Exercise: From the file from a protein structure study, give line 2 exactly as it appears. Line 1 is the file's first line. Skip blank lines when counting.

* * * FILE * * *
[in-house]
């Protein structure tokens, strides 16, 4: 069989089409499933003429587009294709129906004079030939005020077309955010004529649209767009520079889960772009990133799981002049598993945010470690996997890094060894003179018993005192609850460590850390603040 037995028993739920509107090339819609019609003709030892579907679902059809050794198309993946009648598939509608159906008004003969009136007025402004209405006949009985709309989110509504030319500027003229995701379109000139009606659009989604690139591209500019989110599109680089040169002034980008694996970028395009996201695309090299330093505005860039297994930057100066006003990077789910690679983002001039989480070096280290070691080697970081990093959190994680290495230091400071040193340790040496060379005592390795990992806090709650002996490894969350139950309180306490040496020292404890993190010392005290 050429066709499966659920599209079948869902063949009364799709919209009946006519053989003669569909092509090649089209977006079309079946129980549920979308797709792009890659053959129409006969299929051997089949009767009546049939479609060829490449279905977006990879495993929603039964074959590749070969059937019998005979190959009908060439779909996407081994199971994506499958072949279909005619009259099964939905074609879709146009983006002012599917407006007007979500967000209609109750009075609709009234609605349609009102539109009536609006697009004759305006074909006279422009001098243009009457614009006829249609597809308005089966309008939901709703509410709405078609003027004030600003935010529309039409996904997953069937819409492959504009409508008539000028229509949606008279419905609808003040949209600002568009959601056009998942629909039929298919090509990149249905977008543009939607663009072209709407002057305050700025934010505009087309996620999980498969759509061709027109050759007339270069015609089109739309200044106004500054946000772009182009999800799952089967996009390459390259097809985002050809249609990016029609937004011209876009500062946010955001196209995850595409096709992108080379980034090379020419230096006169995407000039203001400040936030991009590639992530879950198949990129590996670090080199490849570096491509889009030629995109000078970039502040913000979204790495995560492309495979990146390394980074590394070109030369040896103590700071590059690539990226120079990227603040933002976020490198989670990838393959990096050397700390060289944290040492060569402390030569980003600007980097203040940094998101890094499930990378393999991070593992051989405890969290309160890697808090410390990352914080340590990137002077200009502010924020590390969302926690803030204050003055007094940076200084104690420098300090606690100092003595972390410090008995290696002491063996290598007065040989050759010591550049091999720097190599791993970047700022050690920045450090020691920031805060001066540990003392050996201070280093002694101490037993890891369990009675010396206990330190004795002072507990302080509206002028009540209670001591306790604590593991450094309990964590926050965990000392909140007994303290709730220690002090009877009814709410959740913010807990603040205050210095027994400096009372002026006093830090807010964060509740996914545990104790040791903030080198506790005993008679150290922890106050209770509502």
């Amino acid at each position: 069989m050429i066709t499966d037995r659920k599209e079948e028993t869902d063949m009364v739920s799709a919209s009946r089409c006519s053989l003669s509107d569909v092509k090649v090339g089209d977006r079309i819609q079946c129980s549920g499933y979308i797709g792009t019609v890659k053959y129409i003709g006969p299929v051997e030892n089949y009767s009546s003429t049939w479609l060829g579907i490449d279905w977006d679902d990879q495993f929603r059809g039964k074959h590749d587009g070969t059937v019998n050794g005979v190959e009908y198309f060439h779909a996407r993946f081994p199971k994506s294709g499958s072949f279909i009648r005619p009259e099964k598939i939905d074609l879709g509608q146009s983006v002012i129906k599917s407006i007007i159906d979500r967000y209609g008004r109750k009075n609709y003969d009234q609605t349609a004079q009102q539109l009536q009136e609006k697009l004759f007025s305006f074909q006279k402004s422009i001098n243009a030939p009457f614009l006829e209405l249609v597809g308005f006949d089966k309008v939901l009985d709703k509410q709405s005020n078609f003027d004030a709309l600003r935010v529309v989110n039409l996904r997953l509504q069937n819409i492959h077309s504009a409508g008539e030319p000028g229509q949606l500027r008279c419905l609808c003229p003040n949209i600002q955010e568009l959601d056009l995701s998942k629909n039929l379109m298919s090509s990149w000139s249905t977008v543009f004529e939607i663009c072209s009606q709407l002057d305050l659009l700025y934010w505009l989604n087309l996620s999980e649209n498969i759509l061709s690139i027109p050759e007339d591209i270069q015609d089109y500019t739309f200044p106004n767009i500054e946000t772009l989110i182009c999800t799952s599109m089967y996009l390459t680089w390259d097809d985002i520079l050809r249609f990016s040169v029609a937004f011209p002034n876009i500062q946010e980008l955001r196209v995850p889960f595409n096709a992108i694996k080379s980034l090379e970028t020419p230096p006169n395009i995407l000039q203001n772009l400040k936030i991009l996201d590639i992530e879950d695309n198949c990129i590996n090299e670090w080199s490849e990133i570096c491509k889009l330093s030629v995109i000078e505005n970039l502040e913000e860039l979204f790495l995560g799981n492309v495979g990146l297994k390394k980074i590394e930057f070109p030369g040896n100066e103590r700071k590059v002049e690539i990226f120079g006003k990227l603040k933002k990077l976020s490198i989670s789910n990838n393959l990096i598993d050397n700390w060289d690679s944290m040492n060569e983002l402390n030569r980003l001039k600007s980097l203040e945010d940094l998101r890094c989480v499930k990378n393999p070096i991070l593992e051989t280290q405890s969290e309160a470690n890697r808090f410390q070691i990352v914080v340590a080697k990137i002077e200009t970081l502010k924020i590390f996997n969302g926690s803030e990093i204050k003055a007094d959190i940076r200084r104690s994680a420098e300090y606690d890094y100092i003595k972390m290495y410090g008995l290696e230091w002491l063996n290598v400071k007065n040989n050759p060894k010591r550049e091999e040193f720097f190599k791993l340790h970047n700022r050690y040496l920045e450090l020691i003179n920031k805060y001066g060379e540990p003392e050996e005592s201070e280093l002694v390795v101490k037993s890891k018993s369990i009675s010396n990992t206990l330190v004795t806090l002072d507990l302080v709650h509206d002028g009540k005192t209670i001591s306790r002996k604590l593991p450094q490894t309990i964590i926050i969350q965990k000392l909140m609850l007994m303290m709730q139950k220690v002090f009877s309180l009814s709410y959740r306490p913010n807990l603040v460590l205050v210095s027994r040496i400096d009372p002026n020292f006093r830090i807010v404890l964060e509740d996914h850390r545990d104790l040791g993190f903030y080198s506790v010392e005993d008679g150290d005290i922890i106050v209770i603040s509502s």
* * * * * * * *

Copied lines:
């Protein structure tokens, strides 16, 4: 069989089409499933003429587009294709129906004079030939005020077309955010004529649209767009520079889960772009990133799981002049598993945010470690996997890094060894003179018993005192609850460590850390603040 037995028993739920509107090339819609019609003709030892579907679902059809050794198309993946009648598939509608159906008004003969009136007025402004209405006949009985709309989110509504030319500027003229995701379109000139009606659009989604690139591209500019989110599109680089040169002034980008694996970028395009996201695309090299330093505005860039297994930057100066006003990077789910690679983002001039989480070096280290070691080697970081990093959190994680290495230091400071040193340790040496060379005592390795990992806090709650002996490894969350139950309180306490040496020292404890993190010392005290 050429066709499966659920599209079948869902063949009364799709919209009946006519053989003669569909092509090649089209977006079309079946129980549920979308797709792009890659053959129409006969299929051997089949009767009546049939479609060829490449279905977006990879495993929603039964074959590749070969059937019998005979190959009908060439779909996407081994199971994506499958072949279909005619009259099964939905074609879709146009983006002012599917407006007007979500967000209609109750009075609709009234609605349609009102539109009536609006697009004759305006074909006279422009001098243009009457614009006829249609597809308005089966309008939901709703509410709405078609003027004030600003935010529309039409996904997953069937819409492959504009409508008539000028229509949606008279419905609808003040949209600002568009959601056009998942629909039929298919090509990149249905977008543009939607663009072209709407002057305050700025934010505009087309996620999980498969759509061709027109050759007339270069015609089109739309200044106004500054946000772009182009999800799952089967996009390459390259097809985002050809249609990016029609937004011209876009500062946010955001196209995850595409096709992108080379980034090379020419230096006169995407000039203001400040936030991009590639992530879950198949990129590996670090080199490849570096491509889009030629995109000078970039502040913000979204790495995560492309495979990146390394980074590394070109030369040896103590700071590059690539990226120079990227603040933002976020490198989670990838393959990096050397700390060289944290040492060569402390030569980003600007980097203040940094998101890094499930990378393999991070593992051989405890969290309160890697808090410390990352914080340590990137002077200009502010924020590390969302926690803030204050003055007094940076200084104690420098300090606690100092003595972390410090008995290696002491063996290598007065040989050759010591550049091999720097190599791993970047700022050690920045450090020691920031805060001066540990003392050996201070280093002694101490037993890891369990009675010396206990330190004795002072507990302080509206002028009540209670001591306790604590593991450094309990964590926050965990000392909140007994303290709730220690002090009877009814709410959740913010807990603040205050210095027994400096009372002026006093830090807010964060509740996914545990104790040791903030080198506790005993008679150290922890106050209770509502």